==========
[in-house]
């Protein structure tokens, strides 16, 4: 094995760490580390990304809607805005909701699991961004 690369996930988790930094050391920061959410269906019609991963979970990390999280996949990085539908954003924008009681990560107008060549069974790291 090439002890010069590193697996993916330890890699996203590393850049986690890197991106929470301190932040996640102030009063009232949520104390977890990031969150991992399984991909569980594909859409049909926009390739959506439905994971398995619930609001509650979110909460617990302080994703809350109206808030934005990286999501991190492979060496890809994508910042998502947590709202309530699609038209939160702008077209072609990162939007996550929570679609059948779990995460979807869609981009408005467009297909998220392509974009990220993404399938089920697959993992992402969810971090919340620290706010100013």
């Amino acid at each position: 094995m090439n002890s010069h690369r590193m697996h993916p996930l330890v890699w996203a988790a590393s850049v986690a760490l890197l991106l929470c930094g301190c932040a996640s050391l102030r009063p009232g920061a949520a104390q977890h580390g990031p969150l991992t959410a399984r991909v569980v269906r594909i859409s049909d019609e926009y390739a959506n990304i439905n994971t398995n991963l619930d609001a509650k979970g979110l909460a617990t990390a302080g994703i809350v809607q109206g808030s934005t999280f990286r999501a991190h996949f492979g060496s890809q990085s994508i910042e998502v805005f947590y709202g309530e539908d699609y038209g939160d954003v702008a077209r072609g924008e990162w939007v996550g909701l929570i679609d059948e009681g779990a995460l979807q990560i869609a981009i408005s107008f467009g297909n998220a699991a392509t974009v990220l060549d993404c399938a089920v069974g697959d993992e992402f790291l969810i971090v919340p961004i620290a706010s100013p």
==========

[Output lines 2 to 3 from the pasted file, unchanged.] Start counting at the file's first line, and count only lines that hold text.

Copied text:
């Protein structure tokens, strides 16, 4: 094995760490580390990304809607805005909701699991961004 690369996930988790930094050391920061959410269906019609991963979970990390999280996949990085539908954003924008009681990560107008060549069974790291 090439002890010069590193697996993916330890890699996203590393850049986690890197991106929470301190932040996640102030009063009232949520104390977890990031969150991992399984991909569980594909859409049909926009390739959506439905994971398995619930609001509650979110909460617990302080994703809350109206808030934005990286999501991190492979060496890809994508910042998502947590709202309530699609038209939160702008077209072609990162939007996550929570679609059948779990995460979807869609981009408005467009297909998220392509974009990220993404399938089920697959993992992402969810971090919340620290706010100013």
């Amino acid at each position: 094995m090439n002890s010069h690369r590193m697996h993916p996930l330890v890699w996203a988790a590393s850049v986690a760490l890197l991106l929470c930094g301190c932040a996640s050391l102030r009063p009232g920061a949520a104390q977890h580390g990031p969150l991992t959410a399984r991909v569980v269906r594909i859409s049909d019609e926009y390739a959506n990304i439905n994971t398995n991963l619930d609001a509650k979970g979110l909460a617990t990390a302080g994703i809350v809607q109206g808030s934005t999280f990286r999501a991190h996949f492979g060496s890809q990085s994508i910042e998502v805005f947590y709202g309530e539908d699609y038209g939160d954003v702008a077209r072609g924008e990162w939007v996550g909701l929570i679609d059948e009681g779990a995460l979807q990560i869609a981009i408005s107008f467009g297909n998220a699991a392509t974009v990220l060549d993404c399938a089920v069974g697959d993992e992402f790291l969810i971090v919340p961004i620290a706010s100013p």